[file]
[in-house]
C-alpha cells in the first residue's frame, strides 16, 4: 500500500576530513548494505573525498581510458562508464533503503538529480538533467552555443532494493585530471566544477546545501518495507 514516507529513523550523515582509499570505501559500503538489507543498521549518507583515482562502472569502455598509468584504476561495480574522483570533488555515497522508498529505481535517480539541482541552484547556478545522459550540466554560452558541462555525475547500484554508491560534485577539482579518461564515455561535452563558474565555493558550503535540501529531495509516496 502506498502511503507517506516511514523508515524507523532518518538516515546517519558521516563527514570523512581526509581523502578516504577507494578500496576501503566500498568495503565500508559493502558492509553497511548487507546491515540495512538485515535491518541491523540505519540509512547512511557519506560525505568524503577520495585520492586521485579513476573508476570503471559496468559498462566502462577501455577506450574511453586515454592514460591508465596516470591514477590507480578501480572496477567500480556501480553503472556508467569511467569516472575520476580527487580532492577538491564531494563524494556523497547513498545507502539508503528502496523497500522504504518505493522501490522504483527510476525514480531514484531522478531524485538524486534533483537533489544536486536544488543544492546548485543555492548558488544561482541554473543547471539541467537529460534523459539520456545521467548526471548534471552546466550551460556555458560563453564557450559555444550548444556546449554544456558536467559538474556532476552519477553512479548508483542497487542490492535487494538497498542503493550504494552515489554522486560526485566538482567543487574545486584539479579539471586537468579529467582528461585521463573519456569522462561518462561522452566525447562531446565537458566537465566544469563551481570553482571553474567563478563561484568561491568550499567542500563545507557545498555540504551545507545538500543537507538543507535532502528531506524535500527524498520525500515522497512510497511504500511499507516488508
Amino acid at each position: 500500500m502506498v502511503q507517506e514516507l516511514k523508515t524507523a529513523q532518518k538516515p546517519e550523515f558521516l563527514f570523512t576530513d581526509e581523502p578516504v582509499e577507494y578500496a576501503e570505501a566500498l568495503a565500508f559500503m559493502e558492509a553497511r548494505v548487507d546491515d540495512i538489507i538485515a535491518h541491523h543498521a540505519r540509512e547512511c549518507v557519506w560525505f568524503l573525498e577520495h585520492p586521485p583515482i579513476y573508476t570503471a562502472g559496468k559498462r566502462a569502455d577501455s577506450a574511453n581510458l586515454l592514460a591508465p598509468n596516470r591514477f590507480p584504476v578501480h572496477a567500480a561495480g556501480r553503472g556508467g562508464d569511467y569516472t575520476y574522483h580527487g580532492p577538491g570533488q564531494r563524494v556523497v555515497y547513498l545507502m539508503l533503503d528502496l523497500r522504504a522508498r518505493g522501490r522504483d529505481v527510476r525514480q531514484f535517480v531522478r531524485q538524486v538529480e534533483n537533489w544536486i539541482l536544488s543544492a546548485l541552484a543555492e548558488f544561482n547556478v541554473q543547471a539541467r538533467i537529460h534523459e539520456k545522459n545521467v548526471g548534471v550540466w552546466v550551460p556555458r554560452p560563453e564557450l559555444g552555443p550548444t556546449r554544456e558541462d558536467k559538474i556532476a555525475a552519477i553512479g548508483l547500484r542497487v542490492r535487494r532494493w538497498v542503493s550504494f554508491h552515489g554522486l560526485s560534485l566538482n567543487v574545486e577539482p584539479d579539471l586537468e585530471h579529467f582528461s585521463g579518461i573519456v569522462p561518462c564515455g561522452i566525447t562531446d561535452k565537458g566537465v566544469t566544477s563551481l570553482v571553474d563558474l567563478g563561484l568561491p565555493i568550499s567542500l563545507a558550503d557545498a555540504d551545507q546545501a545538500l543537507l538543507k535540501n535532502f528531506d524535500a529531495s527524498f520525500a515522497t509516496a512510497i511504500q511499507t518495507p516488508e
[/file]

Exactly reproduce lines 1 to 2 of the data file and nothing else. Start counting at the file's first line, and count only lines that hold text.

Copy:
[in-house]
C-alpha cells in the first residue's frame, strides 16, 4: 500500500576530513548494505573525498581510458562508464533503503538529480538533467552555443532494493585530471566544477546545501518495507 514516507529513523550523515582509499570505501559500503538489507543498521549518507583515482562502472569502455598509468584504476561495480574522483570533488555515497522508498529505481535517480539541482541552484547556478545522459550540466554560452558541462555525475547500484554508491560534485577539482579518461564515455561535452563558474565555493558550503535540501529531495509516496 502506498502511503507517506516511514523508515524507523532518518538516515546517519558521516563527514570523512581526509581523502578516504577507494578500496576501503566500498568495503565500508559493502558492509553497511548487507546491515540495512538485515535491518541491523540505519540509512547512511557519506560525505568524503577520495585520492586521485579513476573508476570503471559496468559498462566502462577501455577506450574511453586515454592514460591508465596516470591514477590507480578501480572496477567500480556501480553503472556508467569511467569516472575520476580527487580532492577538491564531494563524494556523497547513498545507502539508503528502496523497500522504504518505493522501490522504483527510476525514480531514484531522478531524485538524486534533483537533489544536486536544488543544492546548485543555492548558488544561482541554473543547471539541467537529460534523459539520456545521467548526471548534471552546466550551460556555458560563453564557450559555444550548444556546449554544456558536467559538474556532476552519477553512479548508483542497487542490492535487494538497498542503493550504494552515489554522486560526485566538482567543487574545486584539479579539471586537468579529467582528461585521463573519456569522462561518462561522452566525447562531446565537458566537465566544469563551481570553482571553474567563478563561484568561491568550499567542500563545507557545498555540504551545507545538500543537507538543507535532502528531506524535500527524498520525500515522497512510497511504500511499507516488508